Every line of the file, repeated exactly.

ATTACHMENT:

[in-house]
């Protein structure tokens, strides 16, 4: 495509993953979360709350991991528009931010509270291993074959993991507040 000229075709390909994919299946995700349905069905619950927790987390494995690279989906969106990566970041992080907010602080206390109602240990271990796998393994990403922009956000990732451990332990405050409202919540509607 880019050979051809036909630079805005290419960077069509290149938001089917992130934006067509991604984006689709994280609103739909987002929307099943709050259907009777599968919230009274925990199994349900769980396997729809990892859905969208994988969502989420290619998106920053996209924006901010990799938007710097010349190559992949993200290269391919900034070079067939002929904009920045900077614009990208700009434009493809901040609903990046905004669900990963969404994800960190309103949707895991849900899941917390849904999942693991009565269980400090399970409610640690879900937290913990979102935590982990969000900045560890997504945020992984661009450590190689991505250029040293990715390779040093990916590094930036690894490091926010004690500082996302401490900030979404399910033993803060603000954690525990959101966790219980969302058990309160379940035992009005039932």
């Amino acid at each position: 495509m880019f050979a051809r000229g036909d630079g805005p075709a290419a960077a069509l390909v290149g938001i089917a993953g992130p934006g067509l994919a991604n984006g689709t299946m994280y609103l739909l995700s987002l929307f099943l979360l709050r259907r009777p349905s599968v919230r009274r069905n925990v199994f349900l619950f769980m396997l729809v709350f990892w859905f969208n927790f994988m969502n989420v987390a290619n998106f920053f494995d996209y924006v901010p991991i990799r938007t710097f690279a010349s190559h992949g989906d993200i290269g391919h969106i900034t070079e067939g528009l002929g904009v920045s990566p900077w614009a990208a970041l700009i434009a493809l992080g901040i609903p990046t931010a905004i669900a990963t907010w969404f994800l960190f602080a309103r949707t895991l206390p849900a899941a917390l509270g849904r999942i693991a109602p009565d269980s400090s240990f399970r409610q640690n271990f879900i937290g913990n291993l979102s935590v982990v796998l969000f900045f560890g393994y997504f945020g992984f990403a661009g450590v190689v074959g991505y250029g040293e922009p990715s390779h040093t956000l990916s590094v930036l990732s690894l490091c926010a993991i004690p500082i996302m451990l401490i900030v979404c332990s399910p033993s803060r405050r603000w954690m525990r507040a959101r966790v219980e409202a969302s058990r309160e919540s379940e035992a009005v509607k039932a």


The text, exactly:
[in-house]
């Protein structure tokens, strides 16, 4: 495509993953979360709350991991528009931010509270291993074959993991507040 000229075709390909994919299946995700349905069905619950927790987390494995690279989906969106990566970041992080907010602080206390109602240990271990796998393994990403922009956000990732451990332990405050409202919540509607 880019050979051809036909630079805005290419960077069509290149938001089917992130934006067509991604984006689709994280609103739909987002929307099943709050259907009777599968919230009274925990199994349900769980396997729809990892859905969208994988969502989420290619998106920053996209924006901010990799938007710097010349190559992949993200290269391919900034070079067939002929904009920045900077614009990208700009434009493809901040609903990046905004669900990963969404994800960190309103949707895991849900899941917390849904999942693991009565269980400090399970409610640690879900937290913990979102935590982990969000900045560890997504945020992984661009450590190689991505250029040293990715390779040093990916590094930036690894490091926010004690500082996302401490900030979404399910033993803060603000954690525990959101966790219980969302058990309160379940035992009005039932």
């Amino acid at each position: 495509m880019f050979a051809r000229g036909d630079g805005p075709a290419a960077a069509l390909v290149g938001i089917a993953g992130p934006g067509l994919a991604n984006g689709t299946m994280y609103l739909l995700s987002l929307f099943l979360l709050r259907r009777p349905s599968v919230r009274r069905n925990v199994f349900l619950f769980m396997l729809v709350f990892w859905f969208n927790f994988m969502n989420v987390a290619n998106f920053f494995d996209y924006v901010p991991i990799r938007t710097f690279a010349s190559h992949g989906d993200i290269g391919h969106i900034t070079e067939g528009l002929g904009v920045s990566p900077w614009a990208a970041l700009i434009a493809l992080g901040i609903p990046t931010a905004i669900a990963t907010w969404f994800l960190f602080a309103r949707t895991l206390p849900a899941a917390l509270g849904r999942i693991a109602p009565d269980s400090s240990f399970r409610q640690n271990f879900i937290g913990n291993l979102s935590v982990v796998l969000f900045f560890g393994y997504f945020g992984f990403a661009g450590v190689v074959g991505y250029g040293e922009p990715s390779h040093t956000l990916s590094v930036l990732s690894l490091c926010a993991i004690p500082i996302m451990l401490i900030v979404c332990s399910p033993s803060r405050r603000w954690m525990r507040a959101r966790v219980e409202a969302s058990r309160e919540s379940e035992a009005v509607k039932a």